States are also set to decide on activation of the ICC’s exercise of jurisdiction over the crime of aggression. For the first time since the post-WWII trials in Nuremburg and Tokyo, an international court may be able to hold leaders individually criminally responsible for waging aggressive war. Aggression was one of the four crimes listed in the Rome Statute when the treaty was adopted in 1998. The agreed pre-conditions of activation have now been met. A group of states is advocating to block the decision on the basis that there is a lack of clarity on whether the crime would apply to all ICC member states, or just those that have ratified the amendment to the Rome Statute.

"With thousands of nuclear weapons in play, it is too late for wars,” said Jutta F. Bertram-Nothnagel, permanent representative to the UN and ICC-ASP of the Union Internationale des Avocats. “The resolution of international political conflict by force is no longer a rational option—if it ever was. The crime of aggression has never been more criminal.”

The sheer number of graves crimes occurring is testing the ICC to its limits, with the Court’s ability conduct certain investigations at risk due to long-standing budget restrictions imposed by a small group of member states. The centrality of victims—including their participation and right to reparations—in the Rome Statute system is also threatened by continuing resource constraints. States must demonstrate their resolve to deliver on the promise of a victim-centred ICC.

‘With huge demands from victims for justice at the ICC, it is unforgiveable that so much valuable time at the Assembly is taken up by states haggling over the budget they are willing to give to the Court,” said Matthew Cannock, head of office, Amnesty International’s Centre for International Justice, The Hague. “The political decision of certain states to limit the ICC’s budget and impose zero-nominal growth on the Court raises huge concerns that the major funders are seeking to improperly exert political control over the Court and to interfere with the Prosecutor’s work through the budget.”

In 2017 alone, more than 650 human rights defenders faced severe attacks and threats, and at least 400 have been subject to judicial harassment. Increasingly, civil society is being targeted for work related to the ICC.

“Human rights defenders face an increasing hostile working environment. Governments must do more to support and protect those on the frontline of implementing the rule of law,” Ndufina continued.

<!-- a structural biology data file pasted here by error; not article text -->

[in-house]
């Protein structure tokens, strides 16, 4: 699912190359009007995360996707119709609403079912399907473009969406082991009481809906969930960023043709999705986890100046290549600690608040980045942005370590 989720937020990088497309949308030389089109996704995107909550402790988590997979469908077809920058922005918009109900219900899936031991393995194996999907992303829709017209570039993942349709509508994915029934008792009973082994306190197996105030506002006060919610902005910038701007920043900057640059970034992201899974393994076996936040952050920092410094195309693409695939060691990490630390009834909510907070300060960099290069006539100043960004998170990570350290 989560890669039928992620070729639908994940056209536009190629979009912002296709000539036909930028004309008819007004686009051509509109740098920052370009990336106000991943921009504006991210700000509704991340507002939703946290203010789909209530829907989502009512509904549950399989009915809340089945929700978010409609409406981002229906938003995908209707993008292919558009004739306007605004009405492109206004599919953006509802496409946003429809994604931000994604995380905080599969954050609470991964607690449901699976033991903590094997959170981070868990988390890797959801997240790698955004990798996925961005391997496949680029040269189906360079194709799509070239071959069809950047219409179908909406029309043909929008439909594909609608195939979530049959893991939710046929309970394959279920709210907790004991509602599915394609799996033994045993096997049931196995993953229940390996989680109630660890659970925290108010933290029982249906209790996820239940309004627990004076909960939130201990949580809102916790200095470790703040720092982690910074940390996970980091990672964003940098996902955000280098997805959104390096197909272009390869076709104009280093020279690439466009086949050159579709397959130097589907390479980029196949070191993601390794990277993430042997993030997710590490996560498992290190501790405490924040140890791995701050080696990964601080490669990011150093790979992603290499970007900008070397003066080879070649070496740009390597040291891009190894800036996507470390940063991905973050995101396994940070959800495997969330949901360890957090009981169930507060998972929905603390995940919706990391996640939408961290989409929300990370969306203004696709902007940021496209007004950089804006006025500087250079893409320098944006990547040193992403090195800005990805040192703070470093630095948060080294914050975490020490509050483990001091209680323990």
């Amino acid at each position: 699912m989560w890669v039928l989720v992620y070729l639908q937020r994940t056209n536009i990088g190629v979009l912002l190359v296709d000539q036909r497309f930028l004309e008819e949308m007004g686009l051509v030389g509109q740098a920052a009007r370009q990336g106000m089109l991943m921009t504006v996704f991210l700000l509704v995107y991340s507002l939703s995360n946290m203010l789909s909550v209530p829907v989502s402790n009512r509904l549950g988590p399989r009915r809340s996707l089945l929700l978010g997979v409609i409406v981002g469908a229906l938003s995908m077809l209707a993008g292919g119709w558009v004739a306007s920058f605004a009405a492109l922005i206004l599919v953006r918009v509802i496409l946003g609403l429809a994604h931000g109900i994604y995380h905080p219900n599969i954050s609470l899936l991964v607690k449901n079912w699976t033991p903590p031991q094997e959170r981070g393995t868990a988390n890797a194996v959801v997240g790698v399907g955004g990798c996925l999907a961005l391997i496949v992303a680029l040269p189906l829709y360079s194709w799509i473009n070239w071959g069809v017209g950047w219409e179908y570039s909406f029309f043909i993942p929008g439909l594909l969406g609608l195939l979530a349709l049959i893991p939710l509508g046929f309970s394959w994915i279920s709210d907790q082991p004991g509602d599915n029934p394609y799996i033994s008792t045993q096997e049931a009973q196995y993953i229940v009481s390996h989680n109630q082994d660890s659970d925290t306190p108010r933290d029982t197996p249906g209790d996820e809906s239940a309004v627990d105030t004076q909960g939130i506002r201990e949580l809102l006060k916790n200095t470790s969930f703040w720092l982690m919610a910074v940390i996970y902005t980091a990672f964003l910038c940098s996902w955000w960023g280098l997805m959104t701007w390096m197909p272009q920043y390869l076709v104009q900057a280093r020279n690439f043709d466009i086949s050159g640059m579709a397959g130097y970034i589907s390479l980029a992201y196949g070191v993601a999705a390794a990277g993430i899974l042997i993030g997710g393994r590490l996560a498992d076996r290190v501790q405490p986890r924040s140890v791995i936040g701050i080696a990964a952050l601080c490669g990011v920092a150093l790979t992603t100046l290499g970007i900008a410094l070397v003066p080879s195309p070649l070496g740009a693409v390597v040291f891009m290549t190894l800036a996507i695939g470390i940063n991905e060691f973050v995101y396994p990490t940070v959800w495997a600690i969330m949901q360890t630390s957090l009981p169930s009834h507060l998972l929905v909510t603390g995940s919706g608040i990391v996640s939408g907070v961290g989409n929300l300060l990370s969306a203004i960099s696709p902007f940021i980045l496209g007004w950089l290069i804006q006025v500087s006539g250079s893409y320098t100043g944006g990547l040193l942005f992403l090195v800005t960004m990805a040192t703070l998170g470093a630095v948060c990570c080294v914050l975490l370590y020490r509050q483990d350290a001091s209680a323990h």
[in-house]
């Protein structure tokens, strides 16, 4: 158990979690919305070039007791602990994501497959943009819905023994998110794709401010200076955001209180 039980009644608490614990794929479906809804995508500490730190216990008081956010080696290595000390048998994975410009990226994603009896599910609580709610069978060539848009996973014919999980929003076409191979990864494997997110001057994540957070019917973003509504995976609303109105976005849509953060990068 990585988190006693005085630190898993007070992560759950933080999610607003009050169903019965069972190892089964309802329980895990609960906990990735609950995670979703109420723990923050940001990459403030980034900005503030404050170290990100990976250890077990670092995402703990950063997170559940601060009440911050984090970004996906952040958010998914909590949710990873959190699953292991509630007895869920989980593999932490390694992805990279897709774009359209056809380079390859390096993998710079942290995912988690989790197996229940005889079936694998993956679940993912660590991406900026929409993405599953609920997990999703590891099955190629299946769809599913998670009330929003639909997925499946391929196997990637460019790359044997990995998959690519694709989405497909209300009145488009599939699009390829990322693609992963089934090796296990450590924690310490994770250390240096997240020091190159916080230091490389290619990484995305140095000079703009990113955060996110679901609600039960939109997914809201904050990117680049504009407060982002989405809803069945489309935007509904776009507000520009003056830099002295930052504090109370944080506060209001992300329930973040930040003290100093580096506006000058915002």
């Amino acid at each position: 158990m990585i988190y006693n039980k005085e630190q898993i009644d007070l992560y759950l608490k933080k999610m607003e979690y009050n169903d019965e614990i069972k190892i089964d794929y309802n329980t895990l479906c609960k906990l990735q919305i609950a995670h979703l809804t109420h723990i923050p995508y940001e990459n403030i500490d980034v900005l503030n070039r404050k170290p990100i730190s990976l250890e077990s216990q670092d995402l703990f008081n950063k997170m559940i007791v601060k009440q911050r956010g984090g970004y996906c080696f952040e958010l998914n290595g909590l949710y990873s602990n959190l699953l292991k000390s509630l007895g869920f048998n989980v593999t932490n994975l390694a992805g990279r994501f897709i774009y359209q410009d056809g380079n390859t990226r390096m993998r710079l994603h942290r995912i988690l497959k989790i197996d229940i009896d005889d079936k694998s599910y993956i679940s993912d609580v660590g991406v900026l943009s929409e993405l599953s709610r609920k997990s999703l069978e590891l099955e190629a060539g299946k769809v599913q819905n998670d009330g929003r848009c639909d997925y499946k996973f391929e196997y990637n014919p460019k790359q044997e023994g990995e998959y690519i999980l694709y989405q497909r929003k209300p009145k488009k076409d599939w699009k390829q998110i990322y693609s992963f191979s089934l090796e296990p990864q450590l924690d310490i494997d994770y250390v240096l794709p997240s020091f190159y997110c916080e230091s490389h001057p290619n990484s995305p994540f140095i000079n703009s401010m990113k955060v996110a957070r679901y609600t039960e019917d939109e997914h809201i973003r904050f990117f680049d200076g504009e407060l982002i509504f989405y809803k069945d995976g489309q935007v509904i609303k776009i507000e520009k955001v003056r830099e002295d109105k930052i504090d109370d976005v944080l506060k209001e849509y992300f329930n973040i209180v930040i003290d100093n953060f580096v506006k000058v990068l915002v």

Please visit our webpage on the Assembly of States Parties 2017 for more information, civil society key recommendations and other documentation:

About us

The Coalition for the ICC is a network of 2,500 civil society organizations, small and big, in 150 countries fighting for global justice for war crimes, crimes against humanity and genocide for over 20 years. We made international justice happen; now we’re making it work.


Experts from human rights organizations members of the Coalition are available for background information and comment. Contact: communications@coalitionfortheicc.org.

About the ICC

The ICC is the world’s first permanent international court to have jurisdiction over war crimes, crimes against humanity, and genocide. Central to the Court’s mandate is the principle of complementarity, which holds that the Court will only intervene if national legal systems are unable or unwilling to investigate and prosecute perpetrators of genocide, crimes against humanity and war crimes. As one of the most historic advances in the protection of global human rights, the innovative system established by the Rome Statute is designed to punish perpetrators, bring justice to victims and contribute to stable, peaceful societies. The Court has already made significant progress in holding those most responsible for atrocities to account. Victims are already receiving help to rebuild their lives. But global access to justice remains uneven, and many governments continue to deny the ICC jurisdiction where it is most needed.